Unit 1.4 Note taking
Note taking is an important part of acquiring and highlighting relevant information. When we are presented with a great many facts it is vital that we organise them into an order from which we can acquire details. They can then be translated to the next subsequent level where they may then be used, for example an essay.
The method I have most commonly used and the one I have favoured during any past studies undertaken, is the sequential or linear method. For me, this type reflects more directly the structure of a lecture or book from which the notes have been composed. In order to translate effectively the notes collected, my writing has to be selective and by using short clear sentences together with key words, phrases and abbreviations, the notes become a concise and accurate personal overview. Pages would begin with the date of the lecture or the day the information was researched; the location of the lecture and name of the lecturer; or title, chapter and page of the book reviewed and the topic the research is based on, together with page numbering if needed. A new line would be started on each new thought or topic, often indenting or bullet pointing information under that particular theme. Capital letters and underlining would be used to highlight key words and phrases and blank spaces or lines would enable extra information to be easily incorporated. It is important for me to use one side of the paper only, as this helps when pages need to be spread out in order to move onto the planning stage. I must remember also to write any notes in my own words, therefore avoiding plagiarism. Any quotes used must be correctly written, identified and referenced in the right manner. If the source has been paraphrased, I must acknowledge the source of my information. ‘The strategy which I believe works best, is to keep your organisation to a minimum designed to keep you in control.’ (Barnes 1992, p. 6).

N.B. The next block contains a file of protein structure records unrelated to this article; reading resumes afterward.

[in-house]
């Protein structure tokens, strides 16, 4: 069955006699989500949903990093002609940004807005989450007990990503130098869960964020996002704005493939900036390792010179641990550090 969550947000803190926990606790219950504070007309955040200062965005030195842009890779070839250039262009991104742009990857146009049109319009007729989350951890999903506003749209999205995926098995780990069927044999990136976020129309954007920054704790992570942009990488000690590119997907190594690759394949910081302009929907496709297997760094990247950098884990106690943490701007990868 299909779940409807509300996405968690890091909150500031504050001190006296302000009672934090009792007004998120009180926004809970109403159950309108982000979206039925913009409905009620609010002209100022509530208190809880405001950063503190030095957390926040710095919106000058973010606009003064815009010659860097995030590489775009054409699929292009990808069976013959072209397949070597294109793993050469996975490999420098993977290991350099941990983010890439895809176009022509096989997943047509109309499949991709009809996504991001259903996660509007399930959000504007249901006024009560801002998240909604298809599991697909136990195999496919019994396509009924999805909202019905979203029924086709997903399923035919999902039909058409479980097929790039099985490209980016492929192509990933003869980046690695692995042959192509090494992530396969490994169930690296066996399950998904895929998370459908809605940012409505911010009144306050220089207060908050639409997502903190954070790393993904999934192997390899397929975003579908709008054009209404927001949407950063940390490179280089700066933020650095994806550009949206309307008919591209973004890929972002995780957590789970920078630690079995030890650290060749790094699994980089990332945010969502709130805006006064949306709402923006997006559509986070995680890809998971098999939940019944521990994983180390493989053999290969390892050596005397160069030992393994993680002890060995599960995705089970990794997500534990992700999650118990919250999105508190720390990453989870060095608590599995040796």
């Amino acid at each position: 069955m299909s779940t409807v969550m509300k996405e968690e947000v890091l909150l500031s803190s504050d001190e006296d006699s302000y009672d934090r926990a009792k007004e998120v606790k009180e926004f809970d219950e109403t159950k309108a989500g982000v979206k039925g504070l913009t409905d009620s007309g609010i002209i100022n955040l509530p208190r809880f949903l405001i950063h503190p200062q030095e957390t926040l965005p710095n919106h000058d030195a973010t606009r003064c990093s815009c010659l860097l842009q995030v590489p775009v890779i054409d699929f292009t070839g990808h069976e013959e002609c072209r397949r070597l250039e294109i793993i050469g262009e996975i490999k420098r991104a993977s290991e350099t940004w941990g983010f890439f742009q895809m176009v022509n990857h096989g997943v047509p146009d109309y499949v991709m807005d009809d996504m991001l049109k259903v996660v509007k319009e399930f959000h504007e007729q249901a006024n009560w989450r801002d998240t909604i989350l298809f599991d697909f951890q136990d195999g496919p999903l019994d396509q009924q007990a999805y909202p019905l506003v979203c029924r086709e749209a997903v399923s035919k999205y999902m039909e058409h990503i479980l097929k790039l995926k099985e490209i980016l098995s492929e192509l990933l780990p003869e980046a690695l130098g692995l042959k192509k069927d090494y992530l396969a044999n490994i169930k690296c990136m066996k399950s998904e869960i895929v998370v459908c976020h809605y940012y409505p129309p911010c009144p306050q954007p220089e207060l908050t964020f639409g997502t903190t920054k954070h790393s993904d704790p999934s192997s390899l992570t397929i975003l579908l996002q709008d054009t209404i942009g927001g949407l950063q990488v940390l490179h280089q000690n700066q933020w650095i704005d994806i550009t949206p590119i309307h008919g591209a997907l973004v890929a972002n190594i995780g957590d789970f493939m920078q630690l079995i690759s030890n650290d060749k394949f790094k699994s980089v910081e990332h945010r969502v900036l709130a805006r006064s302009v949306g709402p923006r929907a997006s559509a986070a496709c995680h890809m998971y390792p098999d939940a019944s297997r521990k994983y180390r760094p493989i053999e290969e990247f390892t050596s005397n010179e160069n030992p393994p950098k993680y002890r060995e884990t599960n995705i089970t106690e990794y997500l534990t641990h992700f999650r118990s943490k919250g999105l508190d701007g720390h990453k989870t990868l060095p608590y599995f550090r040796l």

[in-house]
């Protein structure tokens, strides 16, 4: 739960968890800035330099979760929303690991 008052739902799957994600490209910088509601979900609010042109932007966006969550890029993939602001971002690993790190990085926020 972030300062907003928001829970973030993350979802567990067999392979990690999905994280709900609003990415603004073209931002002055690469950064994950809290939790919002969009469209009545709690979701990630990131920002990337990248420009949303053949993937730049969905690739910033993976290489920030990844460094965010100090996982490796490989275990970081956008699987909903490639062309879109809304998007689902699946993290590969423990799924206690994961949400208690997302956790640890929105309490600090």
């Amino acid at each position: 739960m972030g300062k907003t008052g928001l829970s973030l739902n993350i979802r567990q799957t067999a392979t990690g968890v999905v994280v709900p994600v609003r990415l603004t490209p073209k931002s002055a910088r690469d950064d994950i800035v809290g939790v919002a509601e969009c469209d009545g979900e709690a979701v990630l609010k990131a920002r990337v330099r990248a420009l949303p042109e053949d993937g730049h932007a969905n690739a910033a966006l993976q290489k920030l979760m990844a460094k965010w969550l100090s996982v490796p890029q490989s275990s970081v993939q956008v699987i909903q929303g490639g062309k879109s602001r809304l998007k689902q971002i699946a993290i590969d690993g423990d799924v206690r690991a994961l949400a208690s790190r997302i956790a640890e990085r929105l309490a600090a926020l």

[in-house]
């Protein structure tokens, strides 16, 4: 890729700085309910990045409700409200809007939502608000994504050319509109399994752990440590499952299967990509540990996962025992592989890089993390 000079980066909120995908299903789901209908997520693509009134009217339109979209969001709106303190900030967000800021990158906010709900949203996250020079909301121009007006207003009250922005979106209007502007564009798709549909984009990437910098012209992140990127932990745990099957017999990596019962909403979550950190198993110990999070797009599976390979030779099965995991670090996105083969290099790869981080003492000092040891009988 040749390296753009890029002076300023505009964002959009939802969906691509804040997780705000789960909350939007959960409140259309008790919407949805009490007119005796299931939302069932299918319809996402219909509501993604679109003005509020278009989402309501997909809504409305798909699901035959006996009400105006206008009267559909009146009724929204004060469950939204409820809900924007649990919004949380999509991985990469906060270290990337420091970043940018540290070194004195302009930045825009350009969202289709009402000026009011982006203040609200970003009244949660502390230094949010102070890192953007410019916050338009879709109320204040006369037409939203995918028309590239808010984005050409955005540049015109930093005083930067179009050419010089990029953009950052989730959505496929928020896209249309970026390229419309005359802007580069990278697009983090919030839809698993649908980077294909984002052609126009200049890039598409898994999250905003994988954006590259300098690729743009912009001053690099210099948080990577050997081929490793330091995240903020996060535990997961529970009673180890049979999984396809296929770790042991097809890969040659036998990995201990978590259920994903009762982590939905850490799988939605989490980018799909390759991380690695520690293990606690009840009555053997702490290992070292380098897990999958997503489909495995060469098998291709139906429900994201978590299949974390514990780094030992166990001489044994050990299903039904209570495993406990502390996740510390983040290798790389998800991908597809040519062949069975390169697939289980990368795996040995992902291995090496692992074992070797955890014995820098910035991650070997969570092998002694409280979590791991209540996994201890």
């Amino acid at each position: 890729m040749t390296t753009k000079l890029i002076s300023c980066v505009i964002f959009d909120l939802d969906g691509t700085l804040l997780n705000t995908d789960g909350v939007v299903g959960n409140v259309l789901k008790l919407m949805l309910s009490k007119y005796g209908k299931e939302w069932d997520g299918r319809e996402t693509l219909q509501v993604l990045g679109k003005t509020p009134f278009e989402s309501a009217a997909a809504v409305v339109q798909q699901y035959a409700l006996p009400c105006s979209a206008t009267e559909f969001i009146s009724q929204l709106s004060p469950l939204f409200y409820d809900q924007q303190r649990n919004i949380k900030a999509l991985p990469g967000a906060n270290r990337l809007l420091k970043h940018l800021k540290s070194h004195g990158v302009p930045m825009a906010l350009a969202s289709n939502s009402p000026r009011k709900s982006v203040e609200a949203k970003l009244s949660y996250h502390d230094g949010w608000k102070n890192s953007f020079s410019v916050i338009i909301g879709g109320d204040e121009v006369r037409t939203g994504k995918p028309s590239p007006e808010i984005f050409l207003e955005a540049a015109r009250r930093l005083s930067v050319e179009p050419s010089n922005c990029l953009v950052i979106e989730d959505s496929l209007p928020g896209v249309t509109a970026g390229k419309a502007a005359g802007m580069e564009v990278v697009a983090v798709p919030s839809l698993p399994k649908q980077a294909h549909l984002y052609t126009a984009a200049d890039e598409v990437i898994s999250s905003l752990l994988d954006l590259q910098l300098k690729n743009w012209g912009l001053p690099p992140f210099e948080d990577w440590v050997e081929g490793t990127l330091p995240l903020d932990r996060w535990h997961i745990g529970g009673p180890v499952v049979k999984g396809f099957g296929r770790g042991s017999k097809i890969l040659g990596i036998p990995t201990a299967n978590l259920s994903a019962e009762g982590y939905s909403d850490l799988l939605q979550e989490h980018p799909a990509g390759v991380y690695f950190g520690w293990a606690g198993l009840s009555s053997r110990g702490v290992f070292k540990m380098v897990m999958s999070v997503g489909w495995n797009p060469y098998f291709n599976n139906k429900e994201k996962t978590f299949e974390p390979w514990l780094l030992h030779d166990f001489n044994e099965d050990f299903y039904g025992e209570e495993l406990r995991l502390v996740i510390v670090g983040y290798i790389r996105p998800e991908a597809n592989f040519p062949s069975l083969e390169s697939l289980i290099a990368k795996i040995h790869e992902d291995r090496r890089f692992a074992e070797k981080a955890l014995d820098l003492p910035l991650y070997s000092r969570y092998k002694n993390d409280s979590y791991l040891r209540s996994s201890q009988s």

The advantage of this method, in my...